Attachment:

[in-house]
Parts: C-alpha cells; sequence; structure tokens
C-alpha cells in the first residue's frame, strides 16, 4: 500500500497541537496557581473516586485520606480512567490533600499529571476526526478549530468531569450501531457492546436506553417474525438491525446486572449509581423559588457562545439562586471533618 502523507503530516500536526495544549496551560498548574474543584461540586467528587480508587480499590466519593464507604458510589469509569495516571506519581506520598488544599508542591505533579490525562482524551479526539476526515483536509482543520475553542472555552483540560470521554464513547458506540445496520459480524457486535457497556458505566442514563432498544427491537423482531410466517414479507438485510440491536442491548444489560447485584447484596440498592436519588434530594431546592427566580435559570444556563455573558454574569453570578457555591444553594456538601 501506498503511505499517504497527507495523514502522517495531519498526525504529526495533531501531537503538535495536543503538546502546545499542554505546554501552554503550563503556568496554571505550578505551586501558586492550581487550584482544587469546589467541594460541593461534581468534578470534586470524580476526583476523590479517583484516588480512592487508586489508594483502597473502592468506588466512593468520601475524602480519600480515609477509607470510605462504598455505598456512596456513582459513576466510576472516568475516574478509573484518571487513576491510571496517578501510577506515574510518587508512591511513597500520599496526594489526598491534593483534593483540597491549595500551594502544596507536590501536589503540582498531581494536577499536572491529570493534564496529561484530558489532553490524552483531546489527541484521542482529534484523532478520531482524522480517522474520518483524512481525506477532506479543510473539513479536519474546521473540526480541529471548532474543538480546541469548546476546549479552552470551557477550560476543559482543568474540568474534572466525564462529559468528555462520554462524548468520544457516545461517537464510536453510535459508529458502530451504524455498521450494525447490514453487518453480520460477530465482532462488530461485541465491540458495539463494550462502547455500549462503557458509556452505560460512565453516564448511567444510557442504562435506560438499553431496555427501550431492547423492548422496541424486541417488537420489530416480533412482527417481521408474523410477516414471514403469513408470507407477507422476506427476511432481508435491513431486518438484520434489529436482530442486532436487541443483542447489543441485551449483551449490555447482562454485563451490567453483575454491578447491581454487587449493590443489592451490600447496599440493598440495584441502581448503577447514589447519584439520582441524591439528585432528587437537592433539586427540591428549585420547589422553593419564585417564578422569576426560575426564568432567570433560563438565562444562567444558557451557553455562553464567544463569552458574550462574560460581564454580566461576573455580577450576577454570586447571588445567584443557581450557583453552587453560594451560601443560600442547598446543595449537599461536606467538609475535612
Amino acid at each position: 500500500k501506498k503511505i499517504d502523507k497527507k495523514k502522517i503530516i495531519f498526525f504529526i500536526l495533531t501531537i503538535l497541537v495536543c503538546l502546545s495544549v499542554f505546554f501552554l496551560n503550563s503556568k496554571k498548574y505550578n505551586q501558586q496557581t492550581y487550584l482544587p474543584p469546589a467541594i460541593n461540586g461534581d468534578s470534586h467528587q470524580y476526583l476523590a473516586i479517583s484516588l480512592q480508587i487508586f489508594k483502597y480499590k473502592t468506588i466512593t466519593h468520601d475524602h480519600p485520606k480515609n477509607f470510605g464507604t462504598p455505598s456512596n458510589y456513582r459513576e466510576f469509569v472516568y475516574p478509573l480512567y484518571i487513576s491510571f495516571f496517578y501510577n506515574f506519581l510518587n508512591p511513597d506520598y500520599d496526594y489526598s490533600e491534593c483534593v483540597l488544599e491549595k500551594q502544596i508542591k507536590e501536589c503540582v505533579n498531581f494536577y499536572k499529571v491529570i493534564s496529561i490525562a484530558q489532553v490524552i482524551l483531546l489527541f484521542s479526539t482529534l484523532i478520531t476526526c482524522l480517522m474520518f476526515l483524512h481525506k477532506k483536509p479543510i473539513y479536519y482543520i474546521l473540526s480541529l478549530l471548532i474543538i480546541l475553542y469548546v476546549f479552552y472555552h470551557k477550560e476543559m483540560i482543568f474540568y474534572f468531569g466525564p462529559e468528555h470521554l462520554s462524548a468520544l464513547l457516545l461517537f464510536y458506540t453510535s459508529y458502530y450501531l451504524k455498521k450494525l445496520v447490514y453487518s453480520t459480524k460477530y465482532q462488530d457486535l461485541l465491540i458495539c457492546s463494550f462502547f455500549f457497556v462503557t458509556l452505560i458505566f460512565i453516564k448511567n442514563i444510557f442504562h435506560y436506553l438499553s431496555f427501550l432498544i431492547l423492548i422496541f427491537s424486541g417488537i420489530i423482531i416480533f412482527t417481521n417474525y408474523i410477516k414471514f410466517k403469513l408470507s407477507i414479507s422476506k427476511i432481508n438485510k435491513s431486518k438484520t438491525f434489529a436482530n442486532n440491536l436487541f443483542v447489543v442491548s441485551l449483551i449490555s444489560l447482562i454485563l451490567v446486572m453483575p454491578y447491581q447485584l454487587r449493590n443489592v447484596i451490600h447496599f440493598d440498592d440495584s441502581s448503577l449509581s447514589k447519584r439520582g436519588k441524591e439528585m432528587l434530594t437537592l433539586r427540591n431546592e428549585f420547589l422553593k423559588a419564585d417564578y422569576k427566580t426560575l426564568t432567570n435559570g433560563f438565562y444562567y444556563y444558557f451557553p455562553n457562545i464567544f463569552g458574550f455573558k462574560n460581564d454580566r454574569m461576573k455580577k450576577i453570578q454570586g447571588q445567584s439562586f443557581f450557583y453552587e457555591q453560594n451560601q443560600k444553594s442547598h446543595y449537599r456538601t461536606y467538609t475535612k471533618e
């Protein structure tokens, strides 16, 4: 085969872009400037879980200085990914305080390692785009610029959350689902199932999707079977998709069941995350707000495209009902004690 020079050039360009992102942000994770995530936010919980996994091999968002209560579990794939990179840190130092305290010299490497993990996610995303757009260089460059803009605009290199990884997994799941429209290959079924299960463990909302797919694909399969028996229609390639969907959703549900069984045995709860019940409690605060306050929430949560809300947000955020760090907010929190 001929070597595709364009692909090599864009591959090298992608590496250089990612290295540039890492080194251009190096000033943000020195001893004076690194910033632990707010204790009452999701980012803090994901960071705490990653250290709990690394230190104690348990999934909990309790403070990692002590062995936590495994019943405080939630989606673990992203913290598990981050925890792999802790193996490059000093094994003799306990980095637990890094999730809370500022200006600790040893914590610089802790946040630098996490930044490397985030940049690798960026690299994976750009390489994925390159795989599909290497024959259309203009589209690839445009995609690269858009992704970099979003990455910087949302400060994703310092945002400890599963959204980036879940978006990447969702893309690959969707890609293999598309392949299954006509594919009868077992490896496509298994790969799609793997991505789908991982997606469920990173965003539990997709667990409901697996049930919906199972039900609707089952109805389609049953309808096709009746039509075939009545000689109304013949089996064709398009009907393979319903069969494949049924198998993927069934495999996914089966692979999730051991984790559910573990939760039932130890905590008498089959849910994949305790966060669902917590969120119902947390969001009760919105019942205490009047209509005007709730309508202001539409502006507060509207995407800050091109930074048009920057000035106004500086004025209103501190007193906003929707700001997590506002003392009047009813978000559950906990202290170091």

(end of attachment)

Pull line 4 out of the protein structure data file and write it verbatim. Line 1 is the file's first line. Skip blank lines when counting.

Amino acid at each position: 500500500k501506498k503511505i499517504d502523507k497527507k495523514k502522517i503530516i495531519f498526525f504529526i500536526l495533531t501531537i503538535l497541537v495536543c503538546l502546545s495544549v499542554f505546554f501552554l496551560n503550563s503556568k496554571k498548574y505550578n505551586q501558586q496557581t492550581y487550584l482544587p474543584p469546589a467541594i460541593n461540586g461534581d468534578s470534586h467528587q470524580y476526583l476523590a473516586i479517583s484516588l480512592q480508587i487508586f489508594k483502597y480499590k473502592t468506588i466512593t466519593h468520601d475524602h480519600p485520606k480515609n477509607f470510605g464507604t462504598p455505598s456512596n458510589y456513582r459513576e466510576f469509569v472516568y475516574p478509573l480512567y484518571i487513576s491510571f495516571f496517578y501510577n506515574f506519581l510518587n508512591p511513597d506520598y500520599d496526594y489526598s490533600e491534593c483534593v483540597l488544599e491549595k500551594q502544596i508542591k507536590e501536589c503540582v505533579n498531581f494536577y499536572k499529571v491529570i493534564s496529561i490525562a484530558q489532553v490524552i482524551l483531546l489527541f484521542s479526539t482529534l484523532i478520531t476526526c482524522l480517522m474520518f476526515l483524512h481525506k477532506k483536509p479543510i473539513y479536519y482543520i474546521l473540526s480541529l478549530l471548532i474543538i480546541l475553542y469548546v476546549f479552552y472555552h470551557k477550560e476543559m483540560i482543568f474540568y474534572f468531569g466525564p462529559e468528555h470521554l462520554s462524548a468520544l464513547l457516545l461517537f464510536y458506540t453510535s459508529y458502530y450501531l451504524k455498521k450494525l445496520v447490514y453487518s453480520t459480524k460477530y465482532q462488530d457486535l461485541l465491540i458495539c457492546s463494550f462502547f455500549f457497556v462503557t458509556l452505560i458505566f460512565i453516564k448511567n442514563i444510557f442504562h435506560y436506553l438499553s431496555f427501550l432498544i431492547l423492548i422496541f427491537s424486541g417488537i420489530i423482531i416480533f412482527t417481521n417474525y408474523i410477516k414471514f410466517k403469513l408470507s407477507i414479507s422476506k427476511i432481508n438485510k435491513s431486518k438484520t438491525f434489529a436482530n442486532n440491536l436487541f443483542v447489543v442491548s441485551l449483551i449490555s444489560l447482562i454485563l451490567v446486572m453483575p454491578y447491581q447485584l454487587r449493590n443489592v447484596i451490600h447496599f440493598d440498592d440495584s441502581s448503577l449509581s447514589k447519584r439520582g436519588k441524591e439528585m432528587l434530594t437537592l433539586r427540591n431546592e428549585f420547589l422553593k423559588a419564585d417564578y422569576k427566580t426560575l426564568t432567570n435559570g433560563f438565562y444562567y444556563y444558557f451557553p455562553n457562545i464567544f463569552g458574550f455573558k462574560n460581564d454580566r454574569m461576573k455580577k450576577i453570578q454570586g447571588q445567584s439562586f443557581f450557583y453552587e457555591q453560594n451560601q443560600k444553594s442547598h446543595y449537599r456538601t461536606y467538609t475535612k471533618e